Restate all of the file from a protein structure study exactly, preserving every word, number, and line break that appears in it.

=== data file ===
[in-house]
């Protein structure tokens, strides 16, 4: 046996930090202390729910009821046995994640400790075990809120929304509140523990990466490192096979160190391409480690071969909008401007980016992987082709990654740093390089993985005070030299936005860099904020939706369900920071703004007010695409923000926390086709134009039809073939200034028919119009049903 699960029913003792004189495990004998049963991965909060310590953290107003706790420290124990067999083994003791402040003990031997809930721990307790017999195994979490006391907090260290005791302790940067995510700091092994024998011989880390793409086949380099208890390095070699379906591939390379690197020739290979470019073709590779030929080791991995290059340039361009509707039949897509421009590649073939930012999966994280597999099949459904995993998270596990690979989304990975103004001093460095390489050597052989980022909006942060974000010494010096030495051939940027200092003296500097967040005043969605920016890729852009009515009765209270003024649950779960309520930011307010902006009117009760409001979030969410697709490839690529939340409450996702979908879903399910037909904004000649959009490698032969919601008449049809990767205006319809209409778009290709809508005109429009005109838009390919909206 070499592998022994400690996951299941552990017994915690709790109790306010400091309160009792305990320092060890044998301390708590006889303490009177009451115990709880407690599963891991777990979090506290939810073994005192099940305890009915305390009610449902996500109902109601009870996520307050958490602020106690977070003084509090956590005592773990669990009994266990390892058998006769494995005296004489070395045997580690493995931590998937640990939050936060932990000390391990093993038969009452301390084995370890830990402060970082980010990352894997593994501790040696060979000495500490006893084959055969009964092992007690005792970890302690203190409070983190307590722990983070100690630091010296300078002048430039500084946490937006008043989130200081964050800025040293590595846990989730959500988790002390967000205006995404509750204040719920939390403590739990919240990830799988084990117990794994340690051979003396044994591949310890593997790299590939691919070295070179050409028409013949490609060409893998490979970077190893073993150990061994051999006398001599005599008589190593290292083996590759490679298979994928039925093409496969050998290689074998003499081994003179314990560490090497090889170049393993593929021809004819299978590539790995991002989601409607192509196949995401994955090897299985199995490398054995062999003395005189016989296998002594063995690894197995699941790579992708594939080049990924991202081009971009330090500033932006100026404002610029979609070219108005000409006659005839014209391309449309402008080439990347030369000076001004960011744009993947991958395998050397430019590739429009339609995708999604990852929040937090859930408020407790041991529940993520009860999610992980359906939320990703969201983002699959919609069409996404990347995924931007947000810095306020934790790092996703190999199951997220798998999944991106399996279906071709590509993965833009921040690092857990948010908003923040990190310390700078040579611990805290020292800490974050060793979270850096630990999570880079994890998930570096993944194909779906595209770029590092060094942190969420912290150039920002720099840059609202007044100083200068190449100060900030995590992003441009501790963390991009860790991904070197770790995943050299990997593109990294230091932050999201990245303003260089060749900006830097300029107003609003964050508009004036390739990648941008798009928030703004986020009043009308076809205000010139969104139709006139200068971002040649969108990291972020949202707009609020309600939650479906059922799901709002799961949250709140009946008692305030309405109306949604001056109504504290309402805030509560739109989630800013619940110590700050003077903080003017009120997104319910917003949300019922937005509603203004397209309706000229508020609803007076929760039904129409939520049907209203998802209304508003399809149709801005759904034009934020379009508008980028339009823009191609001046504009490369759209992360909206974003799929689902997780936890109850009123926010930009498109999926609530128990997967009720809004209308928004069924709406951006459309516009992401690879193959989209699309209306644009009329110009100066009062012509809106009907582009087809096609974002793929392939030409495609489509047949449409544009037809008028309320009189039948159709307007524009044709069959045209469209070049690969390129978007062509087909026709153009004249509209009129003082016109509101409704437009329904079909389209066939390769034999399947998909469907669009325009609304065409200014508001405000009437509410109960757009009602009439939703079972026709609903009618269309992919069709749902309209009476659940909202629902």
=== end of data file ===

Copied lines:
[in-house]
């Protein structure tokens, strides 16, 4: 046996930090202390729910009821046995994640400790075990809120929304509140523990990466490192096979160190391409480690071969909008401007980016992987082709990654740093390089993985005070030299936005860099904020939706369900920071703004007010695409923000926390086709134009039809073939200034028919119009049903 699960029913003792004189495990004998049963991965909060310590953290107003706790420290124990067999083994003791402040003990031997809930721990307790017999195994979490006391907090260290005791302790940067995510700091092994024998011989880390793409086949380099208890390095070699379906591939390379690197020739290979470019073709590779030929080791991995290059340039361009509707039949897509421009590649073939930012999966994280597999099949459904995993998270596990690979989304990975103004001093460095390489050597052989980022909006942060974000010494010096030495051939940027200092003296500097967040005043969605920016890729852009009515009765209270003024649950779960309520930011307010902006009117009760409001979030969410697709490839690529939340409450996702979908879903399910037909904004000649959009490698032969919601008449049809990767205006319809209409778009290709809508005109429009005109838009390919909206 070499592998022994400690996951299941552990017994915690709790109790306010400091309160009792305990320092060890044998301390708590006889303490009177009451115990709880407690599963891991777990979090506290939810073994005192099940305890009915305390009610449902996500109902109601009870996520307050958490602020106690977070003084509090956590005592773990669990009994266990390892058998006769494995005296004489070395045997580690493995931590998937640990939050936060932990000390391990093993038969009452301390084995370890830990402060970082980010990352894997593994501790040696060979000495500490006893084959055969009964092992007690005792970890302690203190409070983190307590722990983070100690630091010296300078002048430039500084946490937006008043989130200081964050800025040293590595846990989730959500988790002390967000205006995404509750204040719920939390403590739990919240990830799988084990117990794994340690051979003396044994591949310890593997790299590939691919070295070179050409028409013949490609060409893998490979970077190893073993150990061994051999006398001599005599008589190593290292083996590759490679298979994928039925093409496969050998290689074998003499081994003179314990560490090497090889170049393993593929021809004819299978590539790995991002989601409607192509196949995401994955090897299985199995490398054995062999003395005189016989296998002594063995690894197995699941790579992708594939080049990924991202081009971009330090500033932006100026404002610029979609070219108005000409006659005839014209391309449309402008080439990347030369000076001004960011744009993947991958395998050397430019590739429009339609995708999604990852929040937090859930408020407790041991529940993520009860999610992980359906939320990703969201983002699959919609069409996404990347995924931007947000810095306020934790790092996703190999199951997220798998999944991106399996279906071709590509993965833009921040690092857990948010908003923040990190310390700078040579611990805290020292800490974050060793979270850096630990999570880079994890998930570096993944194909779906595209770029590092060094942190969420912290150039920002720099840059609202007044100083200068190449100060900030995590992003441009501790963390991009860790991904070197770790995943050299990997593109990294230091932050999201990245303003260089060749900006830097300029107003609003964050508009004036390739990648941008798009928030703004986020009043009308076809205000010139969104139709006139200068971002040649969108990291972020949202707009609020309600939650479906059922799901709002799961949250709140009946008692305030309405109306949604001056109504504290309402805030509560739109989630800013619940110590700050003077903080003017009120997104319910917003949300019922937005509603203004397209309706000229508020609803007076929760039904129409939520049907209203998802209304508003399809149709801005759904034009934020379009508008980028339009823009191609001046504009490369759209992360909206974003799929689902997780936890109850009123926010930009498109999926609530128990997967009720809004209308928004069924709406951006459309516009992401690879193959989209699309209306644009009329110009100066009062012509809106009907582009087809096609974002793929392939030409495609489509047949449409544009037809008028309320009189039948159709307007524009044709069959045209469209070049690969390129978007062509087909026709153009004249509209009129003082016109509101409704437009329904079909389209066939390769034999399947998909469907669009325009609304065409200014508001405000009437509410109960757009009602009439939703079972026709609903009618269309992919069709749902309209009476659940909202629902």